Washington wolf managers are finally confirming a wolf or wolves from the Sherman Pack killed a calf in northern Ferry County earlier this month, but the remains of another found nearby were too far gone to determine cause of death.
WDFW says it’s the first depredation by the pack, and comes at the beginning of the grazing season and two weeks after new state wolf management protocols went into effect in this country.
Earlier this week local state Rep. Joel Kretz (R-Wauconda) had told a reporter it was a confirmed depredation, but it wasn’t until very late this afternoon that WDFW publicly stated that.
The dead calves were reported June 12 by a range rider, and a pair of WDFW staffers reported to the BLM grazing ground “shortly after sunrise” the following day, though the agency has been criticized by Kretz for not arriving sooner to view the evidence.
According to WDFW, the Sherman adult male’s collar showed it in the area between June 3 and 11, and the intact calf’s carcass had “injuries [that] consisted of bite lacerations and puncture wounds with hemorrhaging associated with those bite wounds. The injuries to calf were consistent with a wolf depredation.”
The other calf’s remains were 150 yards away but skeletal in nature and scattered over dozens of yards, too little for investigators to make a determination, so it went down as unknown.
WDFW reports the livestock producer turned their cattle out to graze on private land on May 24 and uses five agency-contracted range riders who began patrolling the area May 9.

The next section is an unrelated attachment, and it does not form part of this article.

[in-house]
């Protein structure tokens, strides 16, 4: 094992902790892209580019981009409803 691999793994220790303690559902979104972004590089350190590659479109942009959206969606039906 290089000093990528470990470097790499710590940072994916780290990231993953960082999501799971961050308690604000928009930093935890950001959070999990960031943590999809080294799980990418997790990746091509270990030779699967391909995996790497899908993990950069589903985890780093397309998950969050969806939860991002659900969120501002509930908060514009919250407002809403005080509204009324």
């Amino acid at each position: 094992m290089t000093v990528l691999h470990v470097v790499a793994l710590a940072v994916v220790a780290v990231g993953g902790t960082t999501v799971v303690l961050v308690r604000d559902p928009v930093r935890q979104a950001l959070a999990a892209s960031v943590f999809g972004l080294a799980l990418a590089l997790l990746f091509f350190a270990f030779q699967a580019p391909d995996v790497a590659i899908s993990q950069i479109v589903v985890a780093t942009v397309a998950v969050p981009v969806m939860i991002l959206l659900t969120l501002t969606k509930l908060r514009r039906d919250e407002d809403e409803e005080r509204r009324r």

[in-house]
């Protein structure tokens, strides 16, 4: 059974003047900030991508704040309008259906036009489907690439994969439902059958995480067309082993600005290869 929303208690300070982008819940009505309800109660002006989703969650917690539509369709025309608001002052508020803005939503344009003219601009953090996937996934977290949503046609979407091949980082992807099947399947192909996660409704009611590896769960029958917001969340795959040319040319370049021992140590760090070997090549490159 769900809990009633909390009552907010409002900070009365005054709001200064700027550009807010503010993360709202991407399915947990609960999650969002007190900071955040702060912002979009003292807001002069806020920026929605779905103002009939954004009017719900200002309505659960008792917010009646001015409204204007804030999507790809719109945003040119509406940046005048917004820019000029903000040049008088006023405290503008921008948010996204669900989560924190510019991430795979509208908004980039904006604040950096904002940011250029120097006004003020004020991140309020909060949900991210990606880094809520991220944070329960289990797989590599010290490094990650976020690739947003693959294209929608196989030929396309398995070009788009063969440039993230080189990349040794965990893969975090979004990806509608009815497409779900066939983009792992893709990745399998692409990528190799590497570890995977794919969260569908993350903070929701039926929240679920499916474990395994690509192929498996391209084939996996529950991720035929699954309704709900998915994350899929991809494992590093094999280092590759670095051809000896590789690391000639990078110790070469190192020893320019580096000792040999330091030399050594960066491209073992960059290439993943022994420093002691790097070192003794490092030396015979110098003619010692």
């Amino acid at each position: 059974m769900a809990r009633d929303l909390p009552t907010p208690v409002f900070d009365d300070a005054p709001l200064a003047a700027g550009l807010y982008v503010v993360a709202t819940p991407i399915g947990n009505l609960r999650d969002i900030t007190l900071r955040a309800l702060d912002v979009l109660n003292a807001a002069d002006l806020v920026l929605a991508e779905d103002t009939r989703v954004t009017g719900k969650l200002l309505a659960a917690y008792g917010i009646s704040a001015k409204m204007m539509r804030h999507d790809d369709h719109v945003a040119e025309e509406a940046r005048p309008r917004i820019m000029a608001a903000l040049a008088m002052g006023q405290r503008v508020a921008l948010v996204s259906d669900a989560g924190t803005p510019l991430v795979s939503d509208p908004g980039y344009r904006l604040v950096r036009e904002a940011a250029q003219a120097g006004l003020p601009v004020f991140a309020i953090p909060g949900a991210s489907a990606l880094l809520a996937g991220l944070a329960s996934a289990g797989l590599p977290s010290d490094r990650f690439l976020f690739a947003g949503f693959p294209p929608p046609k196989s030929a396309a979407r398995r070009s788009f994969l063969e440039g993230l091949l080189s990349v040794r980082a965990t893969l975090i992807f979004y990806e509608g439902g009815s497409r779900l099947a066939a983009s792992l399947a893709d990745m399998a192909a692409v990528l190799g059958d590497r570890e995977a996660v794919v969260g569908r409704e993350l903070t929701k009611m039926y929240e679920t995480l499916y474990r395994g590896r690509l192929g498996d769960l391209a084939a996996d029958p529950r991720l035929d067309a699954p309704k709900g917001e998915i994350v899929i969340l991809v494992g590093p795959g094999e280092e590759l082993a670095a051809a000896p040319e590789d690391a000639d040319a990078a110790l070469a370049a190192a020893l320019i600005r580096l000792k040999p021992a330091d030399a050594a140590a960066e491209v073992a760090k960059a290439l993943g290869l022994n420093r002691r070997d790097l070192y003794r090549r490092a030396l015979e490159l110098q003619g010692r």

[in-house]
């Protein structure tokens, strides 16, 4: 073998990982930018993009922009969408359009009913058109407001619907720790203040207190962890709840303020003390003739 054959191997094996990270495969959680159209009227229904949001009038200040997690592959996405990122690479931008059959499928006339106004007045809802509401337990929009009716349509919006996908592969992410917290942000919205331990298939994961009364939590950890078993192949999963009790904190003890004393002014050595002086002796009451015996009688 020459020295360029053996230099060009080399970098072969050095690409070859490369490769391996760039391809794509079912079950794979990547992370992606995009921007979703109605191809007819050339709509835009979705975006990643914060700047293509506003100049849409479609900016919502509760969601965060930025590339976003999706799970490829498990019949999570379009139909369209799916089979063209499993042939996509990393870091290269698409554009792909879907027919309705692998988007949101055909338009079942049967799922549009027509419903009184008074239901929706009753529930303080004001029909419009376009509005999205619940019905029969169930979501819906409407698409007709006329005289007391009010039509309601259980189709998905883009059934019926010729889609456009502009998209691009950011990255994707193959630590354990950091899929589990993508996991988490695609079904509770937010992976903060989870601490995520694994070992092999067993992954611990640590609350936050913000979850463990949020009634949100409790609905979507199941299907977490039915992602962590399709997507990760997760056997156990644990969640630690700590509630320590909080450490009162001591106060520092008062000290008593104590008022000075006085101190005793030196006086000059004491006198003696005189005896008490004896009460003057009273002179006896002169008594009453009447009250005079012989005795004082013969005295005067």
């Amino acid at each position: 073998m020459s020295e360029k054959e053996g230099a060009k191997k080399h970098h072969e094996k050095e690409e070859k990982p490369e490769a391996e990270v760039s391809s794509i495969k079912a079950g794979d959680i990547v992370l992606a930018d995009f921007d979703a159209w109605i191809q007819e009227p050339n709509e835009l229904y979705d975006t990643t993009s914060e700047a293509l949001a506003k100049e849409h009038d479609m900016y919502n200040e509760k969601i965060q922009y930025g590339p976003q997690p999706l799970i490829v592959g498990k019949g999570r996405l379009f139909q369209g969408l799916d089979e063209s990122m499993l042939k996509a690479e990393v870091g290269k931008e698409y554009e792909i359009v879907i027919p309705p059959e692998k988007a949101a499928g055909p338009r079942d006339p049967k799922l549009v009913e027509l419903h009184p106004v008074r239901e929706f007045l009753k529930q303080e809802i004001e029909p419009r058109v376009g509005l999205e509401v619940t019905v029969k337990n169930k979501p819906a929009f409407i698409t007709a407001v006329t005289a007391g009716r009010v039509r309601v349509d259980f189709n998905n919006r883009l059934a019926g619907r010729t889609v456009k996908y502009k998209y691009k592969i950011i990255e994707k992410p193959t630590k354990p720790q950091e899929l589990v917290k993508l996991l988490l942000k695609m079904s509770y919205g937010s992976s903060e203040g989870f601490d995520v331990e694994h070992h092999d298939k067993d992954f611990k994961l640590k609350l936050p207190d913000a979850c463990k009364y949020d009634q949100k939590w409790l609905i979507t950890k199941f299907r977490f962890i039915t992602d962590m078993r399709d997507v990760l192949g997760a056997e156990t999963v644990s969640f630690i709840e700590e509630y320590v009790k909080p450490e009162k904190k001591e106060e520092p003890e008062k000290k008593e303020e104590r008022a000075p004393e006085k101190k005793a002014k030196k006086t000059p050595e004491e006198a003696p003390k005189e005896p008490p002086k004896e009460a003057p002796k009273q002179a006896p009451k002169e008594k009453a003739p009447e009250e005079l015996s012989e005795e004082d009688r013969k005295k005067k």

The Sherman Pack consists of at least a male, whose mate died in March after getting hit by a vehicle traveling along Highway 20, and an adult female.
They’ve apparently been sniffing around Kettle Range country formerly occupied by the Profanity Peak Pack, seven members of which were lethally removed last year following depredations not far away as the crow flies. WDFW says there are no signs of a den or rendezvous point nearby. Telemetry shows the collared Profanity female was “sporadically” in the area of the latest depredation June 5-7, but that all signs pointed to the Shermans, according to state wildlife managers.
The two calves’ carcasses have since been removed, as the area will see high use by cattle during the grazing season. Range riders will continue to patrol here, WDFW says.
Under the agency’s new protocols, just three depredations, including one probable, in a 30-day period, could lead to the beginning of lethal removals. Last year it was four confirmed.